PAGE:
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Frequently asked questions

European research and innovation in a new geopolitical arena
Doop van de TU Delft Solar Boat 2018

Anyone interested in the research and innovation policy of the new European Commission and in particular Horizon Europe, the new European Framework Programme for Research and Innovation. Everyone who has to do with research and innovation policy in the Netherlands, such as policymakers, members of parliament, administrators and policymakers of Dutch knowledge institutions, advisors, journalists.

Europe is not only an important source of funding for researchers and innovative companies in the Netherlands. Europe is also becoming increasingly important in the agenda-setting, programming, organisation, instrumentation, implementation, and utilisation of scientific research. In the European Framework Programme for Research and Innovation Horizon 2020, for example, societal challenges have been formulated that give direction to research. And thanks to the European Framework Programme, Dutch researchers and companies are increasingly operating in European consortia.

The new Commission has even greater ambitions with the successor to Horizon 2020, Horizon Europe. These have to do with geopolitical, technological, and economic developments. With the new European research and innovation policy, the Commission shows that it wants to mobilise scientists, businesses, and other parties even more for geopolitical and societal goals.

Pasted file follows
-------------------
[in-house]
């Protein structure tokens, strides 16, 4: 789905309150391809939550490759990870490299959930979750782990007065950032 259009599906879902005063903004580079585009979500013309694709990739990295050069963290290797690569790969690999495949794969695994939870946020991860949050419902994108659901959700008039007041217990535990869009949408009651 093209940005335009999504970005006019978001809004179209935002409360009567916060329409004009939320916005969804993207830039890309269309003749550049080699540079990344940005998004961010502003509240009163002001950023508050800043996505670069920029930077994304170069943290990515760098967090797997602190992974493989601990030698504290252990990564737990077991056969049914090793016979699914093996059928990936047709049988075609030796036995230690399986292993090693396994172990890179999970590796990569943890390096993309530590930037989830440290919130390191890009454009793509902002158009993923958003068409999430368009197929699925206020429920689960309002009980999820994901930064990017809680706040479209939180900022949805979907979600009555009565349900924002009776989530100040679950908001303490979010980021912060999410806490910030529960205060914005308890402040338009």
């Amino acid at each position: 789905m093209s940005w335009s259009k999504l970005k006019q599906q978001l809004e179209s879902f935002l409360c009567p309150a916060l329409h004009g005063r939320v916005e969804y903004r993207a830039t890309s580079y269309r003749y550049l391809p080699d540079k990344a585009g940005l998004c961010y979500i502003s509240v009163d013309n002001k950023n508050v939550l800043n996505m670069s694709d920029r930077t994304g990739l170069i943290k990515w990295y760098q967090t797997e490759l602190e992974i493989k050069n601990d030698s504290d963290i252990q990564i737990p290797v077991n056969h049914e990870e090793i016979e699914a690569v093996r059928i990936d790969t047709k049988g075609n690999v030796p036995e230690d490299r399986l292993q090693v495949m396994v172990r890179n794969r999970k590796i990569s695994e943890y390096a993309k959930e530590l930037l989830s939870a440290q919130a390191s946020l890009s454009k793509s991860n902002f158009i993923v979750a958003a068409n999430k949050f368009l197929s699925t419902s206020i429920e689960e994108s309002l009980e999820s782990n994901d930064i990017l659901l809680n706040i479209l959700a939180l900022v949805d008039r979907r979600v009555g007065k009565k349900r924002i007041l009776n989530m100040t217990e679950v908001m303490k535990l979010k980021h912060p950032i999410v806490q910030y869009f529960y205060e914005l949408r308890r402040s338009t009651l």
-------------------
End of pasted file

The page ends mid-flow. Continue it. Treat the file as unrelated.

We identify five radical developments that are determining for the EU's new research and innovation policy: the rapid development of digital technologies, geopolitical uncertainty, the changing social position of science, Brexit and the climate crisis. We have not yet included the effects of the COVID-19 crisis in this analysis.

Horizon 2020, the European Framework Programme for Research and Innovation for the period 2014-2020, amounts to around EUR 79 billion. That is more than EUR 11 billion per year. In addition, the EU also funds research projects through other programmes, such as the Structural Funds for regional development and the Digital Europe programme. The European Commission has proposed spending even more money on research and innovation from 2021.

The most important changes that Dutch companies and knowledge institutions will notice are:

  • A stronger link between research policy and policy priorities of the European Union, such as the European Green Deal and technological autonomy;
  • Missions as an organizing principle for research projects. Five mission boards have been set up to ensure that funded research will contribute to achieving ambitious goals such as climate-neutral & smart cities and the fight against cancer.
  • An increase in the budget for measures to promote a more balanced distribution of research funding across European Member States. This means that relatively (slightly) less budget will go to the Netherlands.
  • The establishment of the European Innovation Council to support promising innovative start-ups in their growth.
  • A streamlining and more strategic use of European partnerships. Of the existing nearly 100 partnerships in the field of research and innovation, a number will be discontinued or reorganised.
  • More money for research and innovation in the military domain of the European Defence Fund.